Great customer service is an easy way to increase sales

Companies succeed by decreasing costs or increasing sales, and a focus on customers can increase sales without necessarily adding costs, says "Shark Tank" co-star Daymond John. "Where your success comes from customers is as follows: When you do for the customer everything you can do after you have done what you are supposed to do," he says.

How to help students develop a growth mindset
The Atlantic online

Telling children they are smart at a young age -- instead of praising their effort -- actually may have negative effects later in life, some education experts say. "When we give kids the message that mistakes are good, that successful people make mistakes, it can change their entire trajectory," Jo Boaler, professor of mathematics education at Stanford University, said at a recent conference.

Ex-Im Bank's charter expires, not likely to stay dead long

The charter for the Export-Import Bank has expired, but many experts expect it to be renewed as part of the surface-transportation funding bill expected after the July holiday break. The bank, which will continue to service its loans, previously had received bipartisan support, but that has recently split along tea party lines.

Greek food sellers look to exports as economy worsens

Greek food companies offered samples of their olives, oils, spreads and cheeses at the Summer Fancy Food Show in New York City this week, as economic turmoil worsened at home. Some got their exporting start with help from EU trade programs, and all were focused on building exports. "There should be a Greek shelf in every supermarket in the U.S. Americans are a very open people, they want to try things from all over," said Trifon Fotiadis, CEO of Arosis.

Calif. governor signs school vaccination bill limiting exemptions

A bill banning exemptions from school vaccinations for personal and religious beliefs, but allowing medical exemptions considered appropriate by the California Department of Public Health, was signed on Tuesday by Gov. Jerry Brown. "The science is clear that vaccines dramatically protect children against a number of infectious and dangerous diseases," he said. The law will take effect on Jan. 1, 2016.

David Shing: Ads pale to content for millennials

Content marketing appeals to Gen Y more than other advertising, AOL's David Shing says. He talked at Cannes Lions about avenues advertisers should take when targeting millennials, calling them "freaky for video."

How fashion brands can win men's loyalty

Fashion retailers including Gap and J.Crew have a chance to expand their brands by winning over men with personalized service, author and consultant Ken Cook writes. Turn store clerks into style consultants, use tech tools to create customer profiles, educate customers on style rules and reward them and their partners through loyalty programs, he advises.

Olympus Air helps mobile devices become better cameras
The Verge

Olympus is bringing its Air device, which transforms iOS and Android mobile devices into better cameras, to the U.S., starting at $299. The Air had previously been available only in Japan.

AstraZeneca partners with Eolas on smoking cessation therapy in $145M deal

AstraZeneca has agreed to collaborate with Eolas Therapeutics on the development and commercialization of Eolas Orexin-1 Receptor Antagonist, a smoking cessation treatment, in a deal worth $145 million. Under the terms of the agreement, Eolas is entitled to receive an undisclosed upfront payment, milestone fees and sales royalties.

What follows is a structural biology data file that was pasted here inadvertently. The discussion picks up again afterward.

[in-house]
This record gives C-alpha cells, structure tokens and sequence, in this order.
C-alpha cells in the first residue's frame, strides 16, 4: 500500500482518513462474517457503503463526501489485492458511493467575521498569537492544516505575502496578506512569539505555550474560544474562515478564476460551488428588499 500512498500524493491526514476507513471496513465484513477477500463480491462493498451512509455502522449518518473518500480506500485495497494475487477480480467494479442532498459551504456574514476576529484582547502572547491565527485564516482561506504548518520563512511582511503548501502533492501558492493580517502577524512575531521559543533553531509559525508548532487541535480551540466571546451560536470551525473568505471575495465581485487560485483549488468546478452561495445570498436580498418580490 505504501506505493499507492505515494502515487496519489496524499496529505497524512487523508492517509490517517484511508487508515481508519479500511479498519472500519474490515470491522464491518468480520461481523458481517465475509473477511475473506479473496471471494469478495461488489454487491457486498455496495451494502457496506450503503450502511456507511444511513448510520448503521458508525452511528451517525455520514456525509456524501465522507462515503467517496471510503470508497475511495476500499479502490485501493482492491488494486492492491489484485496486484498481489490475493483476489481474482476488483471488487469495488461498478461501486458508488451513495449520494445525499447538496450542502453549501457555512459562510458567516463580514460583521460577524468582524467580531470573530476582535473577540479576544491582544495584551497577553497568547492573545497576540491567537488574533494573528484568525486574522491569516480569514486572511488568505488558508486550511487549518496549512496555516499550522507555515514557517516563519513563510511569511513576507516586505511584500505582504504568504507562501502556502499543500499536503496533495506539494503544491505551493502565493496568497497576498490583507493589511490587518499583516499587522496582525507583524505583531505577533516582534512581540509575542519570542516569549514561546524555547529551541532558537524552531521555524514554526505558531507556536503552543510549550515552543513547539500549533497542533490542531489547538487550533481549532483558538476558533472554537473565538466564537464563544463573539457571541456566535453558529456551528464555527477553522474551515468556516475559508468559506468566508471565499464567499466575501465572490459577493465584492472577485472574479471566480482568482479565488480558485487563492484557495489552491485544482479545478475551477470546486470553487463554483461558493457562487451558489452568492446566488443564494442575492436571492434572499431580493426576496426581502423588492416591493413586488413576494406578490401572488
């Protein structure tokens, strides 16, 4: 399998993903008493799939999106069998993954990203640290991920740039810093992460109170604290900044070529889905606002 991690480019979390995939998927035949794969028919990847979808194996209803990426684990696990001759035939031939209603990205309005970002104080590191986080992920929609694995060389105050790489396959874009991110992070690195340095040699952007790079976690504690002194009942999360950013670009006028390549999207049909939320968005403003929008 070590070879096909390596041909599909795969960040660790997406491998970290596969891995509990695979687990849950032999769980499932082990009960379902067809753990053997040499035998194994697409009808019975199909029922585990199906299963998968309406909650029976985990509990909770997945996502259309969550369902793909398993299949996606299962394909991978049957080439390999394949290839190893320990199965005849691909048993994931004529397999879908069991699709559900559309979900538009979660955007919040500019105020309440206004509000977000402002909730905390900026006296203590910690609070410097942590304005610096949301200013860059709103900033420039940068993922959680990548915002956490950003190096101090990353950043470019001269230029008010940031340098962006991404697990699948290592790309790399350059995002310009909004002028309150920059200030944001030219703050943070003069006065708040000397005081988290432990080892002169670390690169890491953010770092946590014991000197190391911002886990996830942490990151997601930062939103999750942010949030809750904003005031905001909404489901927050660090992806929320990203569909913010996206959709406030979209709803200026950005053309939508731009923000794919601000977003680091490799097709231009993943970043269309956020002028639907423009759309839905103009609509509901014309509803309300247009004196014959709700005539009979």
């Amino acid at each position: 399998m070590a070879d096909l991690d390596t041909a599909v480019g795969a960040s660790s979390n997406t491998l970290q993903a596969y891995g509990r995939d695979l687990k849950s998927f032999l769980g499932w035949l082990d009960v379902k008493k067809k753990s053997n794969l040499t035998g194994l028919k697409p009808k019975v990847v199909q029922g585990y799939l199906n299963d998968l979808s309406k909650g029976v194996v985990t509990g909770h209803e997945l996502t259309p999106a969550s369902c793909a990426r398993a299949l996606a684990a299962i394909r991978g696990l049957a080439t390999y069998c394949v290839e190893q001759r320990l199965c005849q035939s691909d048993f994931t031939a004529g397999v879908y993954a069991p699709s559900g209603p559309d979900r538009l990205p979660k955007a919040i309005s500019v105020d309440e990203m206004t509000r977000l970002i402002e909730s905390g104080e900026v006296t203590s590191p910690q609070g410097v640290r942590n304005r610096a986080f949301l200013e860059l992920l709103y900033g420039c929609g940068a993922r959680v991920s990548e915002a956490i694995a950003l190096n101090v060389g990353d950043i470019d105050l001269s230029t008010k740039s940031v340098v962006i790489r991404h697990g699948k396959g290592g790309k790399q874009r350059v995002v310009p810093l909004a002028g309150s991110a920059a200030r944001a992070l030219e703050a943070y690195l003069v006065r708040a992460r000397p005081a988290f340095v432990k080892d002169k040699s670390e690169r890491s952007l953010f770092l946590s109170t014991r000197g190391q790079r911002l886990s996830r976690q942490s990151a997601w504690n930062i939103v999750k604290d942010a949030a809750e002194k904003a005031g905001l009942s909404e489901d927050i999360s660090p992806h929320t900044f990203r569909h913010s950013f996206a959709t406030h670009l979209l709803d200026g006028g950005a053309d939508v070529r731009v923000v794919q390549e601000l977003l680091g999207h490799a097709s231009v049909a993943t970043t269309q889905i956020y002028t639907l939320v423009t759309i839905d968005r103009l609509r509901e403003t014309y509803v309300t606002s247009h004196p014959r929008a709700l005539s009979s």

Auto-makers, tech firms fight for control of next-gen connected car
MIT Technology Review

Carmakers are competing with technology companies such as Google and Apple for control of the connected vehicle, states this report, which chronicles the chase for creating a common operating system for the next generation of telematic software. Increasingly, companies are pursuing advanced automotive and computing systems. "We're arguing now you need supercomputing in the car," said Danny Shapiro of chipmaker Nvidia.

Video: Apple headquarters taking shape

The so-called spaceship building that will be Apple's new headquarters in Cupertino, Calif., has started to rise, and so too are its $160 million auditorium, a parking structure and other parts of the campus. Another drone video shows the latest construction progress. Despite a change in the general contractor, the project appears to be on schedule to be completed next year.

Canada's climate efforts make case for U.S. approving Keystone XL, exec says
The HillReuters

Canada's pledge to reduce greenhouse gas emissions by up to 70% by 2050 and the Alberta government's proposed increase in the province's carbon tax give reasons for the U.S. to approve the Keystone XL pipeline, TransCanada Executive Vice President and General Counsel Kristine Delkus wrote in a letter to Secretary of State John Kerry this week. She noted that realizing these efforts would confirm the project's limited environmental impact.

JetBlue installs roof-top park at JFK’s Terminal 5

JetBlue's new park on the rooftop of John F. Kennedy International Airport is the first such park to be open to all passengers -- and their pets. The 4,046-square-foot park features food carts, a children's play area and synthetic grass for canine travelers.

Praise, criticism for departing Caesars CEO

Outgoing Caesars Entertainment CEO Gary Loveman received plenty of praise as well as criticism during his tenure. Loveman has been known to write personal notes to the families of top executives, extolling the virtues of his employees or thanking families for their support of key team members. However, some people, such as Nevada Gaming Commission Chairman Tony Alamo, have said Loveman provided "absentee supervision."